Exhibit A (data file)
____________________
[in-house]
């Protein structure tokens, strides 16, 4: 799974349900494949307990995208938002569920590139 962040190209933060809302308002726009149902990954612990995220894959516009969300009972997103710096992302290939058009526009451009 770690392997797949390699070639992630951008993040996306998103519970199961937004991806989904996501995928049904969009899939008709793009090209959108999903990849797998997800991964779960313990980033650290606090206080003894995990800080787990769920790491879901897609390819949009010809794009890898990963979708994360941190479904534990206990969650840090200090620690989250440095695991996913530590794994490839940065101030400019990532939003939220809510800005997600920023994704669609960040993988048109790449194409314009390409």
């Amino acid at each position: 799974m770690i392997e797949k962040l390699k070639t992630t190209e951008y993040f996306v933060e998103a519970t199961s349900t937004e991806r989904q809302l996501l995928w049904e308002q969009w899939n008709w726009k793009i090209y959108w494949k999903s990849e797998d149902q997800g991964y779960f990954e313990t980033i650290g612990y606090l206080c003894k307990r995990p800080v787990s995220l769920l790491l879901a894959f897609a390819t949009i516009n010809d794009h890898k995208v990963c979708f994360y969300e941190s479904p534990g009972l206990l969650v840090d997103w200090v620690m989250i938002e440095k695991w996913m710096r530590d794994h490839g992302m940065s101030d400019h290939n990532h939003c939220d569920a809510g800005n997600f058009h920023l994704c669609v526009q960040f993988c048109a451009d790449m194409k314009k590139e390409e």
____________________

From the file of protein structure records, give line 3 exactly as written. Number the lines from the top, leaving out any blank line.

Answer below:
């Amino acid at each position: 799974m770690i392997e797949k962040l390699k070639t992630t190209e951008y993040f996306v933060e998103a519970t199961s349900t937004e991806r989904q809302l996501l995928w049904e308002q969009w899939n008709w726009k793009i090209y959108w494949k999903s990849e797998d149902q997800g991964y779960f990954e313990t980033i650290g612990y606090l206080c003894k307990r995990p800080v787990s995220l769920l790491l879901a894959f897609a390819t949009i516009n010809d794009h890898k995208v990963c979708f994360y969300e941190s479904p534990g009972l206990l969650v840090d997103w200090v620690m989250i938002e440095k695991w996913m710096r530590d794994h490839g992302m940065s101030d400019h290939n990532h939003c939220d569920a809510g800005n997600f058009h920023l994704c669609v526009q960040f993988c048109a451009d790449m194409k314009k590139e390409e």